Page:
From sticks and stones to satellite technology, cartography has travelled almost as far as man has in order to develop the maps we know and use today. The Men Who Mapped the World tells the story of the philosophers, travellers, artists, and scientists who brought together their skills and knowledge to produce some of the most intriguing documents in our history. Lavishly illustrated with charts and plans compiled from the information brought back from expeditions led by such notable figures as Sebastian Cabot, James Cook, Lewis and Clark, and David Livingstone, the book not only tells stories of some of the unsung heroes of exploration history but also examines how we have moved from Prehistoric hidden maps in cave paintings to NASA Landsat maps in the twenty-first century. With stunning examples of early Roman stone maps, the stylised formations of medieval charts, hand-coloured scientific projections of the eighteenth century, and the fine detail of Ordnance Survey maps in the nineteenth, it is possible to see how maps have played a part in everything from claiming new territories to winning wars and establishing transport and communication networks. Included are more than 300 illustrations and 15 removable facsimile maps of historic importance.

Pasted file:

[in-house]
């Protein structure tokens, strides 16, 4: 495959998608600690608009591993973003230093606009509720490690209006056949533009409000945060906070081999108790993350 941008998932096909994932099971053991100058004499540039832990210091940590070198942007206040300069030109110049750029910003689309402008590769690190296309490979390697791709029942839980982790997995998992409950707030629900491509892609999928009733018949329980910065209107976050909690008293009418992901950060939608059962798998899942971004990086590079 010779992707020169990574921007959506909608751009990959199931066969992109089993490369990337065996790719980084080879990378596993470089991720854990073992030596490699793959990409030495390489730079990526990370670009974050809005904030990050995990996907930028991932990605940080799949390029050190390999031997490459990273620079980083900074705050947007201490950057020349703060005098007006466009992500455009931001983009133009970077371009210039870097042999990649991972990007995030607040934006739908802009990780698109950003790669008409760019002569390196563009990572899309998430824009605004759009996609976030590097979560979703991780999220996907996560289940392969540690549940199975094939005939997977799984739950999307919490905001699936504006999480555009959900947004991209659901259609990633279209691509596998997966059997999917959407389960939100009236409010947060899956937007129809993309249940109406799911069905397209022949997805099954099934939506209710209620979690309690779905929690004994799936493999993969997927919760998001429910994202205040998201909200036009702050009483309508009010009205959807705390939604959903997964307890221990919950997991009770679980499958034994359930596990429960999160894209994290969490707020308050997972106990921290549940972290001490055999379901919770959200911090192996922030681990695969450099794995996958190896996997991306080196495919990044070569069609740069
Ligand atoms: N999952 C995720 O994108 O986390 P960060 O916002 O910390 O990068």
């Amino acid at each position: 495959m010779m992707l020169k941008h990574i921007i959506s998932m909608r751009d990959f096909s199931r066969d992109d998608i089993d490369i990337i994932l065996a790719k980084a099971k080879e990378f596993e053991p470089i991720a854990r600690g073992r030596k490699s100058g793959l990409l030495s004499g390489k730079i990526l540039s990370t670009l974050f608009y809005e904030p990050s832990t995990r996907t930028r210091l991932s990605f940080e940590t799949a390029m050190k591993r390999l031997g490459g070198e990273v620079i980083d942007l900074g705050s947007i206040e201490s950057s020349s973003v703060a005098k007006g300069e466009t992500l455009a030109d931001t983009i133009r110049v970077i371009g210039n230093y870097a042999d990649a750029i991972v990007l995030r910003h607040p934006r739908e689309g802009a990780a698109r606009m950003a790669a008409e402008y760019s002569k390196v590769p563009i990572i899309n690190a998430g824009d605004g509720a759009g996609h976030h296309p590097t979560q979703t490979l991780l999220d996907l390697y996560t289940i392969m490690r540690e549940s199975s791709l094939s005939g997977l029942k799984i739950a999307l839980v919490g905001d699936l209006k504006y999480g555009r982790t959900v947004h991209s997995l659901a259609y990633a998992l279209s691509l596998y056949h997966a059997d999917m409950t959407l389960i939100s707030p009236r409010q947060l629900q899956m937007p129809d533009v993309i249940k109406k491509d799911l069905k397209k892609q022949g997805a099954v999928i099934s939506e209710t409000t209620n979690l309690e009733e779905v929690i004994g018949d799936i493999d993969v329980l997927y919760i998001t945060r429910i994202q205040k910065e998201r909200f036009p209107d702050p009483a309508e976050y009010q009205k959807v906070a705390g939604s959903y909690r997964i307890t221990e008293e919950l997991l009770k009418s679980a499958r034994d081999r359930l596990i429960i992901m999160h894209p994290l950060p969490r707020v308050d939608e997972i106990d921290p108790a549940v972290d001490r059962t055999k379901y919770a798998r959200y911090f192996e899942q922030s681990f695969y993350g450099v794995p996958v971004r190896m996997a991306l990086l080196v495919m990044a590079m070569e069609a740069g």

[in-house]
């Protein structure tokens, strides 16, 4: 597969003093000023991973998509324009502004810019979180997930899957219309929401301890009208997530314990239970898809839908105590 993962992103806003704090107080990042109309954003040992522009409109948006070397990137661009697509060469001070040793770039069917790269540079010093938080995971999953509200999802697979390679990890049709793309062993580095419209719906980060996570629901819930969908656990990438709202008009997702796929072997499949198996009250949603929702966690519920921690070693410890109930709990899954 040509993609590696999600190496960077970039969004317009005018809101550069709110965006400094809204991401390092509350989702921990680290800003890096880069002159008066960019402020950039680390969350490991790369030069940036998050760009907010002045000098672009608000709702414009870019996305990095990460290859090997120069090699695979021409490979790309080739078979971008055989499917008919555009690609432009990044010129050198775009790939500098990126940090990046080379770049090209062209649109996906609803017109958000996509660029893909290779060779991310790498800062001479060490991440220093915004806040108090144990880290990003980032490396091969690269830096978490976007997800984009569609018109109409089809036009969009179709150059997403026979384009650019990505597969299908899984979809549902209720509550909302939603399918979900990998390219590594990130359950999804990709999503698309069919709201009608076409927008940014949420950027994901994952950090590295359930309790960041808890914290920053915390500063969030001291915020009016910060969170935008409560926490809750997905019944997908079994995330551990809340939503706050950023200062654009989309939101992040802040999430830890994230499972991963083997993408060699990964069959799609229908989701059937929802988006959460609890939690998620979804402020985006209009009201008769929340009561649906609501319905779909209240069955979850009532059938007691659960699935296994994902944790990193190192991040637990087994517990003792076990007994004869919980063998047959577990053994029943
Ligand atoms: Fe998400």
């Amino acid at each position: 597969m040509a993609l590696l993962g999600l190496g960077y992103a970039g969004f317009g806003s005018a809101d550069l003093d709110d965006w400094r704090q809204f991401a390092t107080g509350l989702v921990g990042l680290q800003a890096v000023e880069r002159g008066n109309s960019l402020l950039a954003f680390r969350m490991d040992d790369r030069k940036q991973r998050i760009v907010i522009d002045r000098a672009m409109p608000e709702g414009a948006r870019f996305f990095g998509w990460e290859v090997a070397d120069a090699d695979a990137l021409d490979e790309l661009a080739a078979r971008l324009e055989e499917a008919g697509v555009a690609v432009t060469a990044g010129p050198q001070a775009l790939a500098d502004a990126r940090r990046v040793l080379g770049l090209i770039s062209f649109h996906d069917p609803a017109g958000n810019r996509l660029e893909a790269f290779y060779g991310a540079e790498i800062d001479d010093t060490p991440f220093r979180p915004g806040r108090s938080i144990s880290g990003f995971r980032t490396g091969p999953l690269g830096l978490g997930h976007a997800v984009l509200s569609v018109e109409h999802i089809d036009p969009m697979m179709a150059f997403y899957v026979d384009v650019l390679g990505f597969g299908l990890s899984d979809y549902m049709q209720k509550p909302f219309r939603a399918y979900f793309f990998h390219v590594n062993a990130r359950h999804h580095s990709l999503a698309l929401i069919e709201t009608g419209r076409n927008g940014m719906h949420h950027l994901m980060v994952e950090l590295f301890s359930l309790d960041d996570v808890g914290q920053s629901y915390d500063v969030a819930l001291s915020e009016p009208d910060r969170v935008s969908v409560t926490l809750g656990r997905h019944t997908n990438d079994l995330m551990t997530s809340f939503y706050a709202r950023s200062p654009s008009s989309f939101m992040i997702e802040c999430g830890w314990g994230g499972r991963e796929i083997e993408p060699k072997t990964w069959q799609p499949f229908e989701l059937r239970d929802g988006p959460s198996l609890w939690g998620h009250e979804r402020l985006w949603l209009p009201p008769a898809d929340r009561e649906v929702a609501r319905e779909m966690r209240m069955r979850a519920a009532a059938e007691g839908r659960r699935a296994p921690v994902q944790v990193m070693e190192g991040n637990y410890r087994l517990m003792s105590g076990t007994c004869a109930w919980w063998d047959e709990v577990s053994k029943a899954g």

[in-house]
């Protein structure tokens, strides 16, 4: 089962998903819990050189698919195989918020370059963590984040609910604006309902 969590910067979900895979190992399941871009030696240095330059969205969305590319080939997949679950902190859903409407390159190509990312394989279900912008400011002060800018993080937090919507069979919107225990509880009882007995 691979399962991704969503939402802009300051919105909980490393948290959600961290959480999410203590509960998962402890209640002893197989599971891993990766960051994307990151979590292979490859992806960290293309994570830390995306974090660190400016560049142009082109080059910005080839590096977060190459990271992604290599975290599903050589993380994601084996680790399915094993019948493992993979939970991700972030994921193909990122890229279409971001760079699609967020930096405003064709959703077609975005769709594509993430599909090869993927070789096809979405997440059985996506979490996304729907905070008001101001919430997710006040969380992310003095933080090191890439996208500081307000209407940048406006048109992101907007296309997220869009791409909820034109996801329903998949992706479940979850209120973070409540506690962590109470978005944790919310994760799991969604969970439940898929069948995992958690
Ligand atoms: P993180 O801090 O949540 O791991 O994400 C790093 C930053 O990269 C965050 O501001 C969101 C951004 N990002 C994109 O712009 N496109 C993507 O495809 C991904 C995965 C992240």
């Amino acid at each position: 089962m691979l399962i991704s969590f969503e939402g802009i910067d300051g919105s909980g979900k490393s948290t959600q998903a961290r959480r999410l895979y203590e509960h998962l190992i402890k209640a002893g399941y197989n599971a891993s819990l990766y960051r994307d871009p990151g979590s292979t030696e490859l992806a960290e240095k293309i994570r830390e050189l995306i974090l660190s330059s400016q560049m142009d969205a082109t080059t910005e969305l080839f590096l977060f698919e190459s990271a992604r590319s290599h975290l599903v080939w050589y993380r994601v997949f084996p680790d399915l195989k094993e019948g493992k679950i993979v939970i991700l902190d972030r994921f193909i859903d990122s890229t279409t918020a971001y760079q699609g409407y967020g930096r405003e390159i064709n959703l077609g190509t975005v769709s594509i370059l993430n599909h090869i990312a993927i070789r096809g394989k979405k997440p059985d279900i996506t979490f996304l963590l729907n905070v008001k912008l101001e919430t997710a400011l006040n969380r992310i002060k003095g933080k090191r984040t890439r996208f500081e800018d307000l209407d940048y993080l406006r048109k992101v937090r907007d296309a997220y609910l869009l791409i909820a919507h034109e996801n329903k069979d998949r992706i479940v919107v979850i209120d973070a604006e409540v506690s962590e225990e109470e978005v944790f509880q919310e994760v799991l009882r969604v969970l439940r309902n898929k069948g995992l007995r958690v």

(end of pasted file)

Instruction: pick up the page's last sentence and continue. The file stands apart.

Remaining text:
Co-editions of this book available on Amazon include:
La grande aventure de la cartographie [French]